Days before Tuesday’s election, Republican Gov. Scott Walker and Democratic challenger Tony Evers are tied among likely voters, according to the final Marquette Law School Poll of the 2018 campaign.
The poll also found U.S. Sen. Tammy Baldwin, D-Madison, continues to lead by double digits in her bid for re-election and Republican Attorney General Brad Schimel is in a very tight battle for a second term.
Walker and Evers, the state superintendent of public schools, each have 47 percent support in the poll released Wednesday. Libertarian candidate Phil Anderson has 3 percent, with just 1 percent undecided and 1 percent refusing to answer.
“This race could clearly tip either direction based on our data,” poll director Charles Franklin said.
Franklin noted other public polls have shown Evers leading the race, though mostly by a narrow margin.
Baldwin, meanwhile, maintained what has been a consistent double-digit lead over Republican state Sen. Leah Vukmir in public polling. The Marquette poll showed Baldwin leading 54-43 among likely voters.
Self-described independent voters favor Evers over Walker, 49-42, and overwhelmingly back Baldwin over Vukmir, 59-37. Both races have seen virtually no movement since the previous Marquette poll earlier this month.
The poll found Schimel in an increasingly tight race with Democratic challenger Josh Kaul. Schimel has 47 percent support and Kaul has 45 percent, with 7 percent of voters undecided.
Democrats continue to enjoy an enthusiasm edge in the poll. It found 81 percent of Democrats very enthusiastic about voting in this election, compared with 74 percent of Republicans.
Among registered voters, 47 percent approve of President Donald Trump while 50 percent disapprove.
The poll contained a few potential pluses for Walker. His approval rating among registered voters is 50 percent, the highest since 2014, with 46 percent disapproving.
And 55 percent of registered voters see the state as headed in the right direction — more than in the previous poll or in an October 2014 poll — while 40 percent think the state is on the wrong track.
The poll suggests the race is much closer than Walker’s last re-election campaign in 2014 when he led Democratic opponent Mary Burke by a 50-43 margin in the final Marquette poll before Election Day. He went on to win that race by 5.7 points.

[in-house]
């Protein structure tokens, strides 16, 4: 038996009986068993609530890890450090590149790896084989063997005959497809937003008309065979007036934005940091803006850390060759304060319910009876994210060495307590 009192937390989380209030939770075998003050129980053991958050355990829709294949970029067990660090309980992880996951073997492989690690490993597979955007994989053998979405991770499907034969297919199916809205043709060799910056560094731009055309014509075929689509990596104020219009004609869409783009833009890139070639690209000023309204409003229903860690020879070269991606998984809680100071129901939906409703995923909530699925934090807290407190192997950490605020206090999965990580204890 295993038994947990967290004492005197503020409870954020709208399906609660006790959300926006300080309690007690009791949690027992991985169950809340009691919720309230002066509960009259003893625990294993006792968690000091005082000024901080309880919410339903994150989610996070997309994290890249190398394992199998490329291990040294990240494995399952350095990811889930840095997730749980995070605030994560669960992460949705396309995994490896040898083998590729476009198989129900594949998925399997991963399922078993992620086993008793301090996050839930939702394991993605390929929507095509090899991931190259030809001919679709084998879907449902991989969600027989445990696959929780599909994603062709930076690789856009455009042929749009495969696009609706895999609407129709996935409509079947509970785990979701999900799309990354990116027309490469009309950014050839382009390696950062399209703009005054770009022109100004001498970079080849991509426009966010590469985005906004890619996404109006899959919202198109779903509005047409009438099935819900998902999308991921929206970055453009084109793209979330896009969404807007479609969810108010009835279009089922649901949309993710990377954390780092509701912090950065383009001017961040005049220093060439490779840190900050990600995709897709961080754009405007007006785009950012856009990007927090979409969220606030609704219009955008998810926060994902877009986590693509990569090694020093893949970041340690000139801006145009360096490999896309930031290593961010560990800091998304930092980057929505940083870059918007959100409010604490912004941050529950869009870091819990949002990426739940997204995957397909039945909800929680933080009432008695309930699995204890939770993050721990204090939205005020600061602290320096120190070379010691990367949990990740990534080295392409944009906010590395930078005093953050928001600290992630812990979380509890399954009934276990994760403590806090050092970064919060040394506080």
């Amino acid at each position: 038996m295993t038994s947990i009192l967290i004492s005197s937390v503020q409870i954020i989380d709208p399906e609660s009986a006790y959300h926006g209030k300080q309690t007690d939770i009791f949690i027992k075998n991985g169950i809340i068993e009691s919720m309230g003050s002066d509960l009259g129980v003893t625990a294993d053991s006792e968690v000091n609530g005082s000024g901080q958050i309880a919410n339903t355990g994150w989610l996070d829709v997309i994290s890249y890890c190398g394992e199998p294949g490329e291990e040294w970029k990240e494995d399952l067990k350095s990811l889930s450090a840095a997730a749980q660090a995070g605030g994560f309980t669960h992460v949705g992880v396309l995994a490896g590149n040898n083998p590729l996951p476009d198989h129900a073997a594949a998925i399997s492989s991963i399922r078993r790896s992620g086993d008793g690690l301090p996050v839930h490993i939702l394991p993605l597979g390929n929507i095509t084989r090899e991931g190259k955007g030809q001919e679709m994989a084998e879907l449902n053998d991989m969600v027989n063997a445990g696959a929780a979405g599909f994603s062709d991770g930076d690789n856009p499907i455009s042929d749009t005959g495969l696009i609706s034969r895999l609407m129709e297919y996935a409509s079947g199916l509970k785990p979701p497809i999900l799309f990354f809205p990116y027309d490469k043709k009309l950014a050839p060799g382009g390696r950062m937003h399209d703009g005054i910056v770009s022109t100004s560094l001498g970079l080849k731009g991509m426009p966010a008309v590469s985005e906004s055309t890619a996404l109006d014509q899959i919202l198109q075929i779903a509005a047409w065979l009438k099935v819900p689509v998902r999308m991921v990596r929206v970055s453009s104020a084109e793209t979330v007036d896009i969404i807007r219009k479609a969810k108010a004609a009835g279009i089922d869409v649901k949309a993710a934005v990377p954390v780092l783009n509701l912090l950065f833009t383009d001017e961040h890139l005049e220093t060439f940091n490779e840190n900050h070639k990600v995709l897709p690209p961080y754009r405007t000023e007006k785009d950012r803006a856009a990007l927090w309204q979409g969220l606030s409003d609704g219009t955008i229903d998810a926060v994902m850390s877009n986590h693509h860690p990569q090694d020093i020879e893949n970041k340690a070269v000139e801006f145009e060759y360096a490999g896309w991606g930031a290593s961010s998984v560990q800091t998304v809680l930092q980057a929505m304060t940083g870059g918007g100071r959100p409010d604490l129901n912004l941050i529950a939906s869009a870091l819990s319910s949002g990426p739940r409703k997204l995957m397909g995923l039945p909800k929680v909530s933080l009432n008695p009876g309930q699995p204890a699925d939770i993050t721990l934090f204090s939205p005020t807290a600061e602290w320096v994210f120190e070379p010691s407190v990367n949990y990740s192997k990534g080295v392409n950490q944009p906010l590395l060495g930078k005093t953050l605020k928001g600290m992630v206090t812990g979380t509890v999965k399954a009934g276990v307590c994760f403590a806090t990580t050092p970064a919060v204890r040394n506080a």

Another possible bright spot for Evers: Voters were asked in the poll to rank their most important issue heading into the election. Number one was health coverage, picked by 25 percent of respondents. K-12 education and jobs and the economy were next, each with 20 percent.
Among those calling health coverage most important, two thirds support Evers and a third support Walker. For those calling K-12 education most important, 70 percent support Evers and 21 percent back Walker.
For those who say jobs and the economy, however, 74 percent support Walker and 20 percent back Evers.
When registered voters were asked to weigh more funding for public schools against lower property taxes, they opted for the former 55 percent to 40 percent, which is consistent with other Marquette polls this cycle.
The poll surveyed 1,154 likely voters and 1,400 registered voters Oct. 24-28. Among likely voters, its error margin is plus or minus 3.2 percentage points.
Franklin noted the poll mirrors national ones in showing white voters increasingly segmented by gender and educational attainment, while minority voters continue to solidly support Democrats.
In the new poll, white men without college degrees strongly favor Walker and Vukmir, while white women with degrees overwhelmingly back Baldwin and Evers.
The ticket splitters giving Baldwin a larger margin than Evers tend to be white men with degrees, who back Baldwin and Walker, and white women without degrees, who solidly support Baldwin while only narrowly supporting Evers.
The previous Marquette poll, released Oct. 10, found Walker getting 47 percent support among likely voters, compared to 46 percent for Evers and 5 percent for Anderson. Baldwin was leading Vukmir 53 percent to 43 percent. In the race for Attorney General, Schimel led Kaul, 47 percent to 43 percent.